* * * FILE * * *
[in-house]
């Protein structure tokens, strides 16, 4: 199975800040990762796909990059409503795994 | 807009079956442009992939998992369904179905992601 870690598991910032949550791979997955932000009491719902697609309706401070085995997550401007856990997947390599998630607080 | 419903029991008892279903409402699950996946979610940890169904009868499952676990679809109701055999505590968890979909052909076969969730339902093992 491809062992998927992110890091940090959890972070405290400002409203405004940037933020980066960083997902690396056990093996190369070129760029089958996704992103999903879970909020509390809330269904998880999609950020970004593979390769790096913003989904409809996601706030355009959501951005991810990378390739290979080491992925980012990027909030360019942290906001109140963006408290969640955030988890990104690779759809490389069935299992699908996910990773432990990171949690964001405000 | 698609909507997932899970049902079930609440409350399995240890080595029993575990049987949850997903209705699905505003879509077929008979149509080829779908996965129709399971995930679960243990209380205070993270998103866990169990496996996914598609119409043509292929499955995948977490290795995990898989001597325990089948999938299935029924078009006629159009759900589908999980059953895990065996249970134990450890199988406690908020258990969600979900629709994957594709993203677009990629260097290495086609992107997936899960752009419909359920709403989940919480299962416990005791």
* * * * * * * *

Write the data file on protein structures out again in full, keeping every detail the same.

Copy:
[in-house]
């Protein structure tokens, strides 16, 4: 199975800040990762796909990059409503795994 | 807009079956442009992939998992369904179905992601 870690598991910032949550791979997955932000009491719902697609309706401070085995997550401007856990997947390599998630607080 | 419903029991008892279903409402699950996946979610940890169904009868499952676990679809109701055999505590968890979909052909076969969730339902093992 491809062992998927992110890091940090959890972070405290400002409203405004940037933020980066960083997902690396056990093996190369070129760029089958996704992103999903879970909020509390809330269904998880999609950020970004593979390769790096913003989904409809996601706030355009959501951005991810990378390739290979080491992925980012990027909030360019942290906001109140963006408290969640955030988890990104690779759809490389069935299992699908996910990773432990990171949690964001405000 | 698609909507997932899970049902079930609440409350399995240890080595029993575990049987949850997903209705699905505003879509077929008979149509080829779908996965129709399971995930679960243990209380205070993270998103866990169990496996996914598609119409043509292929499955995948977490290795995990898989001597325990089948999938299935029924078009006629159009759900589908999980059953895990065996249970134990450890199988406690908020258990969600979900629709994957594709993203677009990629260097290495086609992107997936899960752009419909359920709403989940919480299962416990005791």